Making history, RoseAnne Archibald of the Taykwa Tagamou Nation in Ontario is the first woman to be elected as the National Chief of the Assembly of First Nations (AFN) in Canada.
A third-generation Chief in her family, Archibald will head the AFN, which represents 634 First Nations with over 900,000 members.
She brings more than three decades of experience in First Nations politics. In 1990, at only 23-years-old, Archibald was the first and youngest Chief elected for the Taykwa Tagamou Nation.
She is also the first and youngest woman to sit in the role of Deputy Grand Chief for Nishnawbe-Aski Nation and the first woman elected as Ontario Regional Chief.
A grassroots activist and leader, Archibald says the AFN, under her guidance, will better reflect its members.
“I will be revitalising and involving the Assembly of First Nations organisation to reflect the people that it serves by making the AFN a more responsive organisation that reflects regions and nations,” she said.
She noted her commitment to ensuring the AFN is a safe space for both “women, LGBTQIA+ peoples and all of our citizens”.
“You can tell all the women in your life that the glass ceiling has been broken.”
Archibald’s campaign focused predominantly upon ushering in a new era for the AFN, including the development of a post-pandemic recover plan for First Nations and better inclusion and safety for women.
The Native Women’s Association of Canada (NWAC) congratulated Archibald on the win via Twitter.
“We’d like to congratulate Chief RoseAnne on her election as National Chief of the AFN,” they said.
“We hope that, as an Indigenous woman herself, she will work hard to ensure that Indigenous women’s issues are high on the agenda. We need to work together to end the ongoing MMIWG [Missing, Murdered Indigenous Women and Girls] genocide.”
We’d like to congratulate @ChiefRoseAnne on her election as National Chief of the #AFN. We hope that, as an Indigenous woman herself, she will work hard to ensure that Indigenous women’s issues are high on the agenda. We need to work together to end the ongoing #MMIWG genocide.
— NWAC (@NWAC_CA) July 9, 2021
The Union of BC Indian Chiefs (UBCIC) also congratulated Archibald on her appointment.
“I share my heart-felt congratulations to National Chief Archibald and am inspired to see more representation of Indigenous women occupying spaces of leadership that have been held by Indigenous men for so long,” said Kukpi7 Judy Wilson, UBCIC Secretary-Treasurer.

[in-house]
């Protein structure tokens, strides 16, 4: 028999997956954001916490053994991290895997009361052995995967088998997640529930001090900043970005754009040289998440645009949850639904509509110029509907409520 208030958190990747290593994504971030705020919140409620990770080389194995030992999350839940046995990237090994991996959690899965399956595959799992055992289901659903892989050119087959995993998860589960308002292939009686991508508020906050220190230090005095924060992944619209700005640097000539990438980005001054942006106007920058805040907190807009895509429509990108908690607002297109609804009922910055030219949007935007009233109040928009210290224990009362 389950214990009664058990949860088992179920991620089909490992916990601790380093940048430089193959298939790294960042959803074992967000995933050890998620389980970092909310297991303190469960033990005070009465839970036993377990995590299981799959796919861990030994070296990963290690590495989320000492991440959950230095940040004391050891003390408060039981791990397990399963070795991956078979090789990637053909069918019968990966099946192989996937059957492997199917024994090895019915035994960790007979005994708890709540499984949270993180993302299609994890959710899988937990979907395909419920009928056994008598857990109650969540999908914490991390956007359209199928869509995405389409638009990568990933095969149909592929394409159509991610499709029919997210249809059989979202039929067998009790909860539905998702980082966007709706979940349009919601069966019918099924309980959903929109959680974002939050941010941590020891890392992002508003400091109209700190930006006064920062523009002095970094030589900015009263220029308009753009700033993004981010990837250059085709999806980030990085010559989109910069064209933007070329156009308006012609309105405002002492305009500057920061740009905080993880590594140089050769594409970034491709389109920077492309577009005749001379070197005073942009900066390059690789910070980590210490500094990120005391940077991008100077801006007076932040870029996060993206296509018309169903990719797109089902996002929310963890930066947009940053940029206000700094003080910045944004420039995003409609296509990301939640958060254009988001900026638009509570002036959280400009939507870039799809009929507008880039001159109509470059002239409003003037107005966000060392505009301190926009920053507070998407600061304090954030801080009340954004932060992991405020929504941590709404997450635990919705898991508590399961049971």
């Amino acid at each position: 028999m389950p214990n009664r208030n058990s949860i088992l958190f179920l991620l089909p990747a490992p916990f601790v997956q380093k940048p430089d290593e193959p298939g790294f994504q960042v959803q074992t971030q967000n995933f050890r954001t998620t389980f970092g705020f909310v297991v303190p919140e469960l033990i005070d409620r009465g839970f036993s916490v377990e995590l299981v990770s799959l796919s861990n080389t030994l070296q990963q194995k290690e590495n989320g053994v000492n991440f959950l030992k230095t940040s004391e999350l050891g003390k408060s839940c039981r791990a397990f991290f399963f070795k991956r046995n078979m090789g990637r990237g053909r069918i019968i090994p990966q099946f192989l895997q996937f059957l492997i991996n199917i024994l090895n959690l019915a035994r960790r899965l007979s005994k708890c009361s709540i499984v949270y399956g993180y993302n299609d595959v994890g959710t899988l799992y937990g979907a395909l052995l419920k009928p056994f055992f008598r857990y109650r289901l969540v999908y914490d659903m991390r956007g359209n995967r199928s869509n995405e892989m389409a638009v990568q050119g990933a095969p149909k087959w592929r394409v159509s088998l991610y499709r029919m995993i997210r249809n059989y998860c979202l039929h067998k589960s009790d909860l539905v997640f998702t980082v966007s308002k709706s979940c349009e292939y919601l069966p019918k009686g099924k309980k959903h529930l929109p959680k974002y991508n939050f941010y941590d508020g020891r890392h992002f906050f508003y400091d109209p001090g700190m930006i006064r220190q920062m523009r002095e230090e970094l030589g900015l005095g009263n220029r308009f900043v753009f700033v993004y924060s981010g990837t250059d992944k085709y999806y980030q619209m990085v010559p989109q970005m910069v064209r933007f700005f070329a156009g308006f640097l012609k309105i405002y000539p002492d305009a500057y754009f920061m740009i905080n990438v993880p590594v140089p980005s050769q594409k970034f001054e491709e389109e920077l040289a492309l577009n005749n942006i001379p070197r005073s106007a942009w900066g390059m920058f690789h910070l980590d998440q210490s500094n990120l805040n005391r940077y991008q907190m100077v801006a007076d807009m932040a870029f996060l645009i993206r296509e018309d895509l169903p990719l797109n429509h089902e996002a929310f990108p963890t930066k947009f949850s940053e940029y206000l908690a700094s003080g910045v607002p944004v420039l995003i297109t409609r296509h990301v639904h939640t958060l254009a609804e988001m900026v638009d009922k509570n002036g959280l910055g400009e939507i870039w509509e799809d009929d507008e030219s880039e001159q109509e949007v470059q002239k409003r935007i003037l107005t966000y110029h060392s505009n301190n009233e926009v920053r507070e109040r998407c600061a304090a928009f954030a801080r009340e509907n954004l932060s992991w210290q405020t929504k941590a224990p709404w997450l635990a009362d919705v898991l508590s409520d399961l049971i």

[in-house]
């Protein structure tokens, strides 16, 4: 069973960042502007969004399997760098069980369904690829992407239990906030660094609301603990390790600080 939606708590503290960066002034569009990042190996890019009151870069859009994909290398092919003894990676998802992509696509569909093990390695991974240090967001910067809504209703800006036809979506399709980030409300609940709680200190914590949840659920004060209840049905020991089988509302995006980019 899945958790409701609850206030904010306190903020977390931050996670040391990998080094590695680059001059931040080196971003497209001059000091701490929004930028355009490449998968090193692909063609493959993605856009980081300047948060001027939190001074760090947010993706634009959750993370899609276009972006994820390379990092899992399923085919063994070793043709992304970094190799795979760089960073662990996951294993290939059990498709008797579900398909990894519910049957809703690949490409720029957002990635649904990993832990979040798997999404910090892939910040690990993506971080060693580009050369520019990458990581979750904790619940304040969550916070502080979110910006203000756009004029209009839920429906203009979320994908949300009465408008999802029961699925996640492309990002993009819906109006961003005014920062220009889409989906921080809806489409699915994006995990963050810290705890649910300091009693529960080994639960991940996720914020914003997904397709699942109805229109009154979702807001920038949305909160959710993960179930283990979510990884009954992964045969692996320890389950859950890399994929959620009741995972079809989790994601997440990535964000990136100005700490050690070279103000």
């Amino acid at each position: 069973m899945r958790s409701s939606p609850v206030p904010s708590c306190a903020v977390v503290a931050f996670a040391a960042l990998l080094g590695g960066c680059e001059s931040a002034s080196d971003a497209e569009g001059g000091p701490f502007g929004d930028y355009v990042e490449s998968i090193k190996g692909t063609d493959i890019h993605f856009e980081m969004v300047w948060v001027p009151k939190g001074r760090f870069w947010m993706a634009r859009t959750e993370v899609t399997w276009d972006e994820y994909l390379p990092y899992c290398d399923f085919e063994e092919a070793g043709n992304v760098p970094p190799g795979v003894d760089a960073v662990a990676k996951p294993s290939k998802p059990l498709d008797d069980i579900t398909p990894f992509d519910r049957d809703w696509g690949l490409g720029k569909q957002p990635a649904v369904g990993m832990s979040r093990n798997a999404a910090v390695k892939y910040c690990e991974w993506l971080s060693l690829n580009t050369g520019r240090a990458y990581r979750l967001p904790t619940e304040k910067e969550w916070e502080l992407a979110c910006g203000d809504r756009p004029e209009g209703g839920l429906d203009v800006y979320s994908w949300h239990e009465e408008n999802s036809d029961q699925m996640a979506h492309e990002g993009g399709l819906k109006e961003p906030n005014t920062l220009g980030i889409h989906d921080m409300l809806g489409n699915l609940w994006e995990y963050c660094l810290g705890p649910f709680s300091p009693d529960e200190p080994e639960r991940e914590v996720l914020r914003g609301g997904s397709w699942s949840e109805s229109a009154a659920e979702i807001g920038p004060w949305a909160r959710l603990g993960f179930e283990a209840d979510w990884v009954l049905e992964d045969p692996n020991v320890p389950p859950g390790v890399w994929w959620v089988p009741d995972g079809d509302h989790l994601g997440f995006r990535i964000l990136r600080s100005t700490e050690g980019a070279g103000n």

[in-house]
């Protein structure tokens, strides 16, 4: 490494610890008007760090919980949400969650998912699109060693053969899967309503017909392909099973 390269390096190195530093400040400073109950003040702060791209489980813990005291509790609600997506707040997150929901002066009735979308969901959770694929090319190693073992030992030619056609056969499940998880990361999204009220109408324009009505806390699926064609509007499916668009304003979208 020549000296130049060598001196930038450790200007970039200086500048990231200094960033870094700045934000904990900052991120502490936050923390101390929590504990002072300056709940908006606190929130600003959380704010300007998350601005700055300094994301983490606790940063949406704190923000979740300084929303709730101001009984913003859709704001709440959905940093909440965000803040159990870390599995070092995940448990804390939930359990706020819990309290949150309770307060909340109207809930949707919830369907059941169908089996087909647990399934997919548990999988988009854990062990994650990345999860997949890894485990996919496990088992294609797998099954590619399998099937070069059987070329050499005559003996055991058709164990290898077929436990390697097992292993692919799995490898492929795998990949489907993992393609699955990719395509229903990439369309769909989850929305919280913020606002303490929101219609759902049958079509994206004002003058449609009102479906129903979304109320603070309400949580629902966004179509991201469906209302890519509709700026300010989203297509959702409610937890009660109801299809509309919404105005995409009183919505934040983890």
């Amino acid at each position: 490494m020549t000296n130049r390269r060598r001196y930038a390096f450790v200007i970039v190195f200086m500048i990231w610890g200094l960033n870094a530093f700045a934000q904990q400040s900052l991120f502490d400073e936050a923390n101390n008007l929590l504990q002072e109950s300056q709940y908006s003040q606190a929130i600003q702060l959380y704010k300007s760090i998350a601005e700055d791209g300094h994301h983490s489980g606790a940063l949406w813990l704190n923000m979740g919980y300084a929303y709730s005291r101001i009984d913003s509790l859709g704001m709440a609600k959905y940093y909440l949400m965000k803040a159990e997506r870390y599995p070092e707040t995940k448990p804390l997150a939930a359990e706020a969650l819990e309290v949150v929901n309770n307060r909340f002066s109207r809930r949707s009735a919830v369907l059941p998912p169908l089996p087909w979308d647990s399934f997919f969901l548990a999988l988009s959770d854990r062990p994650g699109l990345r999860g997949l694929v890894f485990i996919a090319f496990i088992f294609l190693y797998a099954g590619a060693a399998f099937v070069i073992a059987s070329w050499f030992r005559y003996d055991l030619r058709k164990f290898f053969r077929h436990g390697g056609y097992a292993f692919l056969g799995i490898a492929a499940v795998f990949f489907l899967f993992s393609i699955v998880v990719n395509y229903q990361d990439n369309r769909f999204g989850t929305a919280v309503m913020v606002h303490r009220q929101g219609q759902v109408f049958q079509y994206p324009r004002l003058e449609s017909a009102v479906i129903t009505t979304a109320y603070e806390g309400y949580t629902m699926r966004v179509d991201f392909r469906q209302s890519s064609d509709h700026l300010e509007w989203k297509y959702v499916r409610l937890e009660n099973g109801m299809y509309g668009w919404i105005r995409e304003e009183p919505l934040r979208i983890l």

“It can be an upstream journey as First Nations women paddling against the systems that oppress us; however, this historic election represents a tide that is turning for greater representation of Indigenous women in politics, and the restoration of our traditional roles as leaders of our communities and Nations.”
UBCIC President, Grand Chief Stewart Phillip, said he was “absolutely thrilled” to see Archibald in the position.
“Many of our Nations were traditionally led by matriarchs and I am heartened today to see an imposed patriarchal system challenged by our people who have elected National Chief Archibald to provide the intelligent, thoughtful and bold leadership that is needed in these changing times,” he said.
Archibald takes on the role in a time of grief for First Nations, with multiple discoveries of mass graves at former Indian Residential Schools across the country.
“With the recent discovery and recovery of our little ones across this country, we are all awake and what people need to understand and what people need to come to terms with is how settler Canadians have benefited from these colonial practices and how we, as Indigenous People, have been the target of genocide,” she said.
“We are going to stare this straight in the face and kick colonial policies to the curb. Change is happening.”
She has championed the Truth and Reconciliation Commission‘s 94 calls to action, including the establishment of memorials to survivors and infrastructure and resources for community healing.
“We need a national process for healing for our people, for our intergenerational survivors, for our survivors but we also need for all Canadians to heal together,” she said.
By Rachael Knowles